2010 Stanley Cup Finals, Game 3: Flyers taking aim at Antti Niemi

The Philadelphia Flyers were able to put significant pressure on the
Blackhawks and Antti Niemi in the third period, getting one goal off of
15 shots. Yet after the game, the Flyers didn’t feel as if they truly
tested Niemi and that while his play was good they never forced him to
make truly miraculous saves.

That’s a sentiment I agreed with as
well. The San Jose Sharks stated during their series against the
Blackhawks that they needed to get the puck up high on Niemi, to test
him and force him to make blocker and glove saves. He’s at his best down
low, using his butterfly and size to cover the bottom part of the net.

Inexplicably,
the Flyers continuously fired pucks at Niemi’s pads in the third
period. Granted, things happen in the game that force certain shots but
you have to wonder if the Flyers will be focusing on going high on Niemi
after scoring just one goal in Game 2.

After two games against
Niemi and the Hawks, coach Peter Laviolette agrees that the Flyers need
to be taking better shots.

“We didn’t do a very good job of
picking our spots last game,” Laviolette said after the Flyers morning
skate. “We need to do a better job of picking our spots.”

One
thing the Blackhawks did a great job of was keeping the Flyers attack to
the perimeter, and not allowing the top line of Mike Richards, Simon
Gagne and Jeff Carter to get interior penetration and get to those
rebound chances around the crease. The Flyers certainly need to take
better shots, but Laviolette says they’re also going to be focusing on
creating more traffic in front of Niemi.

“I’m a big believer in
traffic, I thought we could do a better job of getting to that area.
Always makes life a little bit more difficult for a goaltender. Tonight
we’re going to look at getting to those areas if we can, and fine tune
our shots a little bit.”

While the Flyers certainly are aiming to
create more havoc in front of Niemi, they did a pretty good job of that
in Game 2. Niemi was just too confident, too comfortable in his crease
and was covering his net perfectly, with several shots making their way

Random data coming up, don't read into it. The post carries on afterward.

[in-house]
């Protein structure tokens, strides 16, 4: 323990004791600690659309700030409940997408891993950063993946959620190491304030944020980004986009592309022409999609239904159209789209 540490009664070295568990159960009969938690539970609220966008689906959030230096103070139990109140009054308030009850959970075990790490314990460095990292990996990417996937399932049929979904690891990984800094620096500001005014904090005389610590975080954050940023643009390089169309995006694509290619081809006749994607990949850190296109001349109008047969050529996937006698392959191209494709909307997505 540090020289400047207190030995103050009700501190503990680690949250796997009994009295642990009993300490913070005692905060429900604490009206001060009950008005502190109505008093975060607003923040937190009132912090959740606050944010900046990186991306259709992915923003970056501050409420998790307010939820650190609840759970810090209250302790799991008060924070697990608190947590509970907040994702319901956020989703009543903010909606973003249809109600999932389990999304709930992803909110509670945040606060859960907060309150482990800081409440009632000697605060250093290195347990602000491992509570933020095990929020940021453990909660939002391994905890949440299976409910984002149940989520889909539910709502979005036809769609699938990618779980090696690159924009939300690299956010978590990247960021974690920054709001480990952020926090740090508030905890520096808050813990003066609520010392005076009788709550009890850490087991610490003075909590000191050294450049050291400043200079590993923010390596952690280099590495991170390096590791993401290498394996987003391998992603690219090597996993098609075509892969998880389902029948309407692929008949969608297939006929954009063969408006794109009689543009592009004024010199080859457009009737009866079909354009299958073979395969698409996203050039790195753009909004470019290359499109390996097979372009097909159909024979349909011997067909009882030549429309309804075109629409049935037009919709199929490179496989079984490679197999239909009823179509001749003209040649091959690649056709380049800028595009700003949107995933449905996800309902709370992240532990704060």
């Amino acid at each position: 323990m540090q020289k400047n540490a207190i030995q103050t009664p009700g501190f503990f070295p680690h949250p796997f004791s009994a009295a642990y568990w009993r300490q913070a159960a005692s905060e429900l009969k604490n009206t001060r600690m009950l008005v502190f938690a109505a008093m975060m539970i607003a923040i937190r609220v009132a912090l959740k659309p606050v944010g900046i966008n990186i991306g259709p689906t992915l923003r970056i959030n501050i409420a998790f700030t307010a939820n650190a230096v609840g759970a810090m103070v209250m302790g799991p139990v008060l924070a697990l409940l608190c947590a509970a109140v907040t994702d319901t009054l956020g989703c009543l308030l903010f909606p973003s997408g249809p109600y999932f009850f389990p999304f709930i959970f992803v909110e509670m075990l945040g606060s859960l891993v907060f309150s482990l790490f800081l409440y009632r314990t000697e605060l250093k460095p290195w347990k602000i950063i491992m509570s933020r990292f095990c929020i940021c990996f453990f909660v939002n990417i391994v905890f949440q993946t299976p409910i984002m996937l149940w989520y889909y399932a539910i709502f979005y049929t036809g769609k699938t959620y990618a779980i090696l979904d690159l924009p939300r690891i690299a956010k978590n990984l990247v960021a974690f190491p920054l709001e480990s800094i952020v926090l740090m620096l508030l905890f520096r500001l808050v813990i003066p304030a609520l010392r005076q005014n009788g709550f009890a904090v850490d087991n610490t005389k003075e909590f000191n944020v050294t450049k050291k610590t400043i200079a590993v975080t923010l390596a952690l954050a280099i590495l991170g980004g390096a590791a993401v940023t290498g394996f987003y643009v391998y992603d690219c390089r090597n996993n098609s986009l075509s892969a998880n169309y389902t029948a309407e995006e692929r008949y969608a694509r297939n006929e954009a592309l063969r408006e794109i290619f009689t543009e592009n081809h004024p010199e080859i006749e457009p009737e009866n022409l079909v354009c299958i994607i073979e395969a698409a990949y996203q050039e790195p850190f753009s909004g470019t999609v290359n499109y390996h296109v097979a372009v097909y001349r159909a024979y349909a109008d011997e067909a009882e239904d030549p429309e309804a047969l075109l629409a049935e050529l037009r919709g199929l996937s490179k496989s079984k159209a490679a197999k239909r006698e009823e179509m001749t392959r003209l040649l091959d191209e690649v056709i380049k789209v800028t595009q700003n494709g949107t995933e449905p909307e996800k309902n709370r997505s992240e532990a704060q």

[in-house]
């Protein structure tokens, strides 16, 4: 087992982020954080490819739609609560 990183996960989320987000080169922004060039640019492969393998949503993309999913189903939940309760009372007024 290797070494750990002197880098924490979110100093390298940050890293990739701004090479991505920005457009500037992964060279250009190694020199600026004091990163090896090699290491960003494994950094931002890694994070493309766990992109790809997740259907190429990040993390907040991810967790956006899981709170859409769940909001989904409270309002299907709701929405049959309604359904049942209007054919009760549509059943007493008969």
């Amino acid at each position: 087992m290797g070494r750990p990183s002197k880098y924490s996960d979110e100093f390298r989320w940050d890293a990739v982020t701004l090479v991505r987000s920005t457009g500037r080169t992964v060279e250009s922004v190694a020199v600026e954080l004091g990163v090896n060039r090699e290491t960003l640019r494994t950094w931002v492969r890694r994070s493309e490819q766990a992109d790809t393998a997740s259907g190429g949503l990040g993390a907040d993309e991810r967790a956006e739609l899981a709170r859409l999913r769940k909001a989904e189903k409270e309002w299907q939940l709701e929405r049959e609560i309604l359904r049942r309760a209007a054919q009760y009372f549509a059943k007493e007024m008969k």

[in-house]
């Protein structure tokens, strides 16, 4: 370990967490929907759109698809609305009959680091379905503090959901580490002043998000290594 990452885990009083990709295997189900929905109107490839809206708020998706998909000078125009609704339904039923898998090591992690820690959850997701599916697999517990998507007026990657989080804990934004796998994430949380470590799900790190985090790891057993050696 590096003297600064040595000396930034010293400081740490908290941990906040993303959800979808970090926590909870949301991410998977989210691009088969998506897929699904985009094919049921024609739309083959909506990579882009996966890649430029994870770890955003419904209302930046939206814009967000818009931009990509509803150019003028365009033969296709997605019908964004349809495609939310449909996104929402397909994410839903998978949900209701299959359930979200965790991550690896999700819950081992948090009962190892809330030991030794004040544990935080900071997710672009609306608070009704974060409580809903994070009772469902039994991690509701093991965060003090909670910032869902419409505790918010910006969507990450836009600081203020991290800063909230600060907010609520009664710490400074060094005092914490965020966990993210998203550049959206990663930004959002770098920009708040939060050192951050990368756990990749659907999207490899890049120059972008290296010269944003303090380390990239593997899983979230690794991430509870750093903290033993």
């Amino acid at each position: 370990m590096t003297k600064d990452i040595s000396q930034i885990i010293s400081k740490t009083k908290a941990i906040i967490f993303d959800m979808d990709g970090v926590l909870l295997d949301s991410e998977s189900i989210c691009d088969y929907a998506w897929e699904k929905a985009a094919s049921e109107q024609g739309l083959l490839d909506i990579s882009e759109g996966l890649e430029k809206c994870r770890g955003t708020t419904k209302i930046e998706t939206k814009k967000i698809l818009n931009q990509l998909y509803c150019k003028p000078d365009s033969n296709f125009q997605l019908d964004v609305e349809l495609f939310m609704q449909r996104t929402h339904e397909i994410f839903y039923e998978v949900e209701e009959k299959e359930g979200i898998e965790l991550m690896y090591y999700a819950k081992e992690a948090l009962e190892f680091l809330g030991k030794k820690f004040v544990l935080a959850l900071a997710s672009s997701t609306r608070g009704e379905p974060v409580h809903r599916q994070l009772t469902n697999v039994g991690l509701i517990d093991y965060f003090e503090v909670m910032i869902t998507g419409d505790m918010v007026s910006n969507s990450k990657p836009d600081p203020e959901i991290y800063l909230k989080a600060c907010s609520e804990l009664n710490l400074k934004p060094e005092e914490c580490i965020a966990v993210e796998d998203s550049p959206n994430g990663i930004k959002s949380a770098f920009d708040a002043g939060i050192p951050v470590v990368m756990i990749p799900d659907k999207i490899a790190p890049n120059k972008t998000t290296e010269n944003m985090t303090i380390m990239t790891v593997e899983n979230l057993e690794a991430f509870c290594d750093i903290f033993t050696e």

through traffic and finding Niemi’s pads.

The Flyers have played
well, with certainly plenty of room for improvement. Yet they’re a
confident bunch, and will be aiming to find the spots that Niemi tends
to leave open. Especially up high.

“There’s room there, I
think there’s other room as well,” Laviolette said when asked about
aiming high. “Things that we’ve talked about that we’ve tried to show on
video. We’ll get there.”

Scroll Down For:

    Jaroslav Halak carried Team Europe to the World Cup Final

    TORONTO, ON - SEPTEMBER 25:  Jaroslav Halak #41 of Team Europe celebrates a 3-2 overtime victory over Team Sweden at the semifinal game during the World Cup of Hockey tournament at the Air Canada Centre on September 25, 2016 in Toronto, Canada.  (Photo by Bruce Bennett/Getty Images)
    Getty
    Leave a comment

    Jaroslav Halak is doing it again.

    He is taking an undermanned team, one that doesn’t match up with its opponents on paper, and carrying it to a level nobody expected it to reach.

    He did it during the 2010 NHL playoffs as a member of the Montreal Canadiens when he helped a No. 8 seed upset that year’s Presidents’ Trophy winning team in the first round, and then the defending Stanley Cup champions in the second round. The Canadiens were mostly outplayed in each series, but Halak was so good, and so dominant, that it didn’t matter. He was the single biggest reason his team reached the Eastern Conference Final that year.

    He showed how much of an impact a hot goalie can make on a team a short series.

    He is kind of doing it again this year at the World Cup for Team Europe as it is now in the championship series getting ready to take on Team Canada.

    The team in front of him isn’t getting outplayed to the same degree that the 2010 Canadiens were in those playoffs, but Halak has still been his team’s best player and the biggest factor in its current success. His .946 save percentage through four games is among the best in the tournament, while his 37 save effort in the semifinal on Sunday was probably his best one so far (and that includes his opening game shutout against the United States).

    The European team has its share of forward talent up front. Anze Kopitar is one of the best two-way players in hockey and has been spectacular in this tournament. Marian Gaborik and Thomas Vanek are former 40-goal scorers in the NHL, while Frans Nielsen has always been one of the more underrated players in the league.

    But the defense, even with a great player like Roman Josi, doesn’t really come close to matching some other teams in the tournament.

    It has two players that don’t currently have NHL contracts (Dennis Seidenberg and Christian Ehrhoff). Zdeno Chara is 38 years old and has clearly slowed down from where he was a few years ago.

    As a team, they have the oldest roster in the tournament, and based on their pre-tournament games it looked like they were going to be nothing more than a minor speed bump for the rest of their teams in their group.

    Put all of that together and it put a ton of pressure on Halak to be on top of his game to give his team a chance to even stay competitive, let alone win.

    He has done that and more so far in the tournament, and it is the single biggest reason the team that opened the tournament as the biggest long shot to win the whole thing (33/1) is in the final.

    From a big picture standpoint Halak is not the best goalie in hockey. But sometimes in a short tournament all you need is a good goalie to get on a hot streak. And he is still capable of putting together those streaks that can carry a team, and he is doing it again in this tournament just as he did in the 2010 playoffs.